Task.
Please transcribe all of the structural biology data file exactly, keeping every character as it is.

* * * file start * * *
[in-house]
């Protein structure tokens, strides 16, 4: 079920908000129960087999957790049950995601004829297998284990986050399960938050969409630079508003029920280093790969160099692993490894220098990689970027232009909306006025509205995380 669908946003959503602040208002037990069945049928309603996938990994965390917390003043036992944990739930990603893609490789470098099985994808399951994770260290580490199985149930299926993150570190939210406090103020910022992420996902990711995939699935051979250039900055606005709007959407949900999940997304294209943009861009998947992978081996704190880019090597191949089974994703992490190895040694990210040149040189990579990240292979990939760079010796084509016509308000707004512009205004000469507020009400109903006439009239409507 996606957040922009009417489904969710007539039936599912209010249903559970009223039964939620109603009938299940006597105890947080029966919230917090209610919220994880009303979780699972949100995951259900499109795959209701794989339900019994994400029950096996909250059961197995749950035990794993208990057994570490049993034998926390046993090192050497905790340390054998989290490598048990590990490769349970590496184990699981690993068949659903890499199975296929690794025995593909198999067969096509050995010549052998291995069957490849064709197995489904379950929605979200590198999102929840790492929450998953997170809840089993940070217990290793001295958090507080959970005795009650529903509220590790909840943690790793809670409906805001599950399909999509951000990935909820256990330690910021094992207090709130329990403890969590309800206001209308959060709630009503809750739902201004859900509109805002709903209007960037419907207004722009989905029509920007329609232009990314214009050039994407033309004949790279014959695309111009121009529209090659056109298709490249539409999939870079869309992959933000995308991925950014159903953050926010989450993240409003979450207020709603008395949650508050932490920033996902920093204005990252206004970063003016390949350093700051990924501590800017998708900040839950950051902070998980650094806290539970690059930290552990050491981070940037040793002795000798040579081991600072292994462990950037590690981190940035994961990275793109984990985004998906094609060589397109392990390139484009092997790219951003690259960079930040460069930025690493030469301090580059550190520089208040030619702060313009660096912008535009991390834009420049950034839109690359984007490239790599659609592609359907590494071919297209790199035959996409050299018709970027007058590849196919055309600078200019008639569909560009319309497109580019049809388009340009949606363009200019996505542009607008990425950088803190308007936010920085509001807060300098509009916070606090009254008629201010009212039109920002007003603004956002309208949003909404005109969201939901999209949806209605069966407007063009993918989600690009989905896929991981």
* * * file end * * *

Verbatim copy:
[in-house]
């Protein structure tokens, strides 16, 4: 079920908000129960087999957790049950995601004829297998284990986050399960938050969409630079508003029920280093790969160099692993490894220098990689970027232009909306006025509205995380 669908946003959503602040208002037990069945049928309603996938990994965390917390003043036992944990739930990603893609490789470098099985994808399951994770260290580490199985149930299926993150570190939210406090103020910022992420996902990711995939699935051979250039900055606005709007959407949900999940997304294209943009861009998947992978081996704190880019090597191949089974994703992490190895040694990210040149040189990579990240292979990939760079010796084509016509308000707004512009205004000469507020009400109903006439009239409507 996606957040922009009417489904969710007539039936599912209010249903559970009223039964939620109603009938299940006597105890947080029966919230917090209610919220994880009303979780699972949100995951259900499109795959209701794989339900019994994400029950096996909250059961197995749950035990794993208990057994570490049993034998926390046993090192050497905790340390054998989290490598048990590990490769349970590496184990699981690993068949659903890499199975296929690794025995593909198999067969096509050995010549052998291995069957490849064709197995489904379950929605979200590198999102929840790492929450998953997170809840089993940070217990290793001295958090507080959970005795009650529903509220590790909840943690790793809670409906805001599950399909999509951000990935909820256990330690910021094992207090709130329990403890969590309800206001209308959060709630009503809750739902201004859900509109805002709903209007960037419907207004722009989905029509920007329609232009990314214009050039994407033309004949790279014959695309111009121009529209090659056109298709490249539409999939870079869309992959933000995308991925950014159903953050926010989450993240409003979450207020709603008395949650508050932490920033996902920093204005990252206004970063003016390949350093700051990924501590800017998708900040839950950051902070998980650094806290539970690059930290552990050491981070940037040793002795000798040579081991600072292994462990950037590690981190940035994961990275793109984990985004998906094609060589397109392990390139484009092997790219951003690259960079930040460069930025690493030469301090580059550190520089208040030619702060313009660096912008535009991390834009420049950034839109690359984007490239790599659609592609359907590494071919297209790199035959996409050299018709970027007058590849196919055309600078200019008639569909560009319309497109580019049809388009340009949606363009200019996505542009607008990425950088803190308007936010920085509001807060300098509009916070606090009254008629201010009212039109920002007003603004956002309208949003909404005109969201939901999209949806209605069966407007063009993918989600690009989905896929991981």